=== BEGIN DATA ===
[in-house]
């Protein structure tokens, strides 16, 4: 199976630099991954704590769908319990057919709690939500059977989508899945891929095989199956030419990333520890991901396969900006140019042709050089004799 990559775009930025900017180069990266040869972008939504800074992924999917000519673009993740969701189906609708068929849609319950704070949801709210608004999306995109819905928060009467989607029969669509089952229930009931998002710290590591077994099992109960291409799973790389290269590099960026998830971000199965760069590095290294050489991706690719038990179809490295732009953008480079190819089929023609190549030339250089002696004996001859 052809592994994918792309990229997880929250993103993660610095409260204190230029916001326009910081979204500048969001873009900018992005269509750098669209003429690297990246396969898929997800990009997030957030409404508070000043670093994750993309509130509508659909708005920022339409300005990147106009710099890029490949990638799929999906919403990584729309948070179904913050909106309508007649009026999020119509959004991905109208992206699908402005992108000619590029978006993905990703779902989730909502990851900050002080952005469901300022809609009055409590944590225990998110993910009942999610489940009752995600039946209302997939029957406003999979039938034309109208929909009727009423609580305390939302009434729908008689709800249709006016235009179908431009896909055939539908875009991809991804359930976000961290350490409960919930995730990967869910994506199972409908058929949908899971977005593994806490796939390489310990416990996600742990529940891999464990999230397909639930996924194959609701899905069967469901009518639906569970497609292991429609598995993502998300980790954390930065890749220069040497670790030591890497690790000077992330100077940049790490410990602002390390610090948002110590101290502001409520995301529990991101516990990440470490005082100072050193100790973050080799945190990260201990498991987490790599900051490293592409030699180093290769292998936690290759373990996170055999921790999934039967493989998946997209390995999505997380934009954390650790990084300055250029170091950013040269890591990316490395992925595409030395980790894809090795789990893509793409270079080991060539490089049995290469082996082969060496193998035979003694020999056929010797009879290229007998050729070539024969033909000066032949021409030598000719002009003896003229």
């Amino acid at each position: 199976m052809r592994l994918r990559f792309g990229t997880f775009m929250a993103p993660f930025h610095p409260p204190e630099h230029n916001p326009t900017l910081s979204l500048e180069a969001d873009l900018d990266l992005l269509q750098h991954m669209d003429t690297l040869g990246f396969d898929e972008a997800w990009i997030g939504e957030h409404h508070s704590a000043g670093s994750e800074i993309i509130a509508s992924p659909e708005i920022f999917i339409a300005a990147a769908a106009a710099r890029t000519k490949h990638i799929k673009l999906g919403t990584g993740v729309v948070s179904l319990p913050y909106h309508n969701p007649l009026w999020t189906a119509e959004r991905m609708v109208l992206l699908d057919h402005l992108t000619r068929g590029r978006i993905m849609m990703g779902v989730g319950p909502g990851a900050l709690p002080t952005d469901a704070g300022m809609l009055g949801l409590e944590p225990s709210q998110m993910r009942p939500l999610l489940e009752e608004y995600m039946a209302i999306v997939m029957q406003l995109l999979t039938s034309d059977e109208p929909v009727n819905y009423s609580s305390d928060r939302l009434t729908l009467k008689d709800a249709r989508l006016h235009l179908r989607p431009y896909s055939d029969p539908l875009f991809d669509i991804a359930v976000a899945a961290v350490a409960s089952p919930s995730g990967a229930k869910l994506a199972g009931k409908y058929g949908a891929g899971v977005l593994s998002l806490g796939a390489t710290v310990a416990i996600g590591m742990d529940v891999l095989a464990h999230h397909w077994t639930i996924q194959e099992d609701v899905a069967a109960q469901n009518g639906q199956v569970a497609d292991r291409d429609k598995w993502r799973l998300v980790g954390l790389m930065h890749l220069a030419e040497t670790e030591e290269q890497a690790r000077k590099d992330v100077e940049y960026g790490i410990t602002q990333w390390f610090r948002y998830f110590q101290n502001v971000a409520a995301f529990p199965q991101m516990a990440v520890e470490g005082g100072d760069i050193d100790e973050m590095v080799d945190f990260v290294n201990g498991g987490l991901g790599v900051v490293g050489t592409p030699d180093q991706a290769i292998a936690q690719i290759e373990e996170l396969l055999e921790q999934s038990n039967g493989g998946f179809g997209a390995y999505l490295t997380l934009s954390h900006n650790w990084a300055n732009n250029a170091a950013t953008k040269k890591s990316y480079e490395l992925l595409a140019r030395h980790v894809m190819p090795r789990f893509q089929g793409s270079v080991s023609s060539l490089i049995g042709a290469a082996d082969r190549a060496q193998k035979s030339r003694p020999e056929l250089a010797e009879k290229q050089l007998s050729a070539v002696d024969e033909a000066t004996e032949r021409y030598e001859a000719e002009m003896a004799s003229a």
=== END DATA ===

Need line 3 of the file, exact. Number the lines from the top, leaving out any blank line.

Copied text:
């Amino acid at each position: 199976m052809r592994l994918r990559f792309g990229t997880f775009m929250a993103p993660f930025h610095p409260p204190e630099h230029n916001p326009t900017l910081s979204l500048e180069a969001d873009l900018d990266l992005l269509q750098h991954m669209d003429t690297l040869g990246f396969d898929e972008a997800w990009i997030g939504e957030h409404h508070s704590a000043g670093s994750e800074i993309i509130a509508s992924p659909e708005i920022f999917i339409a300005a990147a769908a106009a710099r890029t000519k490949h990638i799929k673009l999906g919403t990584g993740v729309v948070s179904l319990p913050y909106h309508n969701p007649l009026w999020t189906a119509e959004r991905m609708v109208l992206l699908d057919h402005l992108t000619r068929g590029r978006i993905m849609m990703g779902v989730g319950p909502g990851a900050l709690p002080t952005d469901a704070g300022m809609l009055g949801l409590e944590p225990s709210q998110m993910r009942p939500l999610l489940e009752e608004y995600m039946a209302i999306v997939m029957q406003l995109l999979t039938s034309d059977e109208p929909v009727n819905y009423s609580s305390d928060r939302l009434t729908l009467k008689d709800a249709r989508l006016h235009l179908r989607p431009y896909s055939d029969p539908l875009f991809d669509i991804a359930v976000a899945a961290v350490a409960s089952p919930s995730g990967a229930k869910l994506a199972g009931k409908y058929g949908a891929g899971v977005l593994s998002l806490g796939a390489t710290v310990a416990i996600g590591m742990d529940v891999l095989a464990h999230h397909w077994t639930i996924q194959e099992d609701v899905a069967a109960q469901n009518g639906q199956v569970a497609d292991r291409d429609k598995w993502r799973l998300v980790g954390l790389m930065h890749l220069a030419e040497t670790e030591e290269q890497a690790r000077k590099d992330v100077e940049y960026g790490i410990t602002q990333w390390f610090r948002y998830f110590q101290n502001v971000a409520a995301f529990p199965q991101m516990a990440v520890e470490g005082g100072d760069i050193d100790e973050m590095v080799d945190f990260v290294n201990g498991g987490l991901g790599v900051v490293g050489t592409p030699d180093q991706a290769i292998a936690q690719i290759e373990e996170l396969l055999e921790q999934s038990n039967g493989g998946f179809g997209a390995y999505l490295t997380l934009s954390h900006n650790w990084a300055n732009n250029a170091a950013t953008k040269k890591s990316y480079e490395l992925l595409a140019r030395h980790v894809m190819p090795r789990f893509q089929g793409s270079v080991s023609s060539l490089i049995g042709a290469a082996d082969r190549a060496q193998k035979s030339r003694p020999e056929l250089a010797e009879k290229q050089l007998s050729a070539v002696d024969e033909a000066t004996e032949r021409y030598e001859a000719e002009m003896a004799s003229a």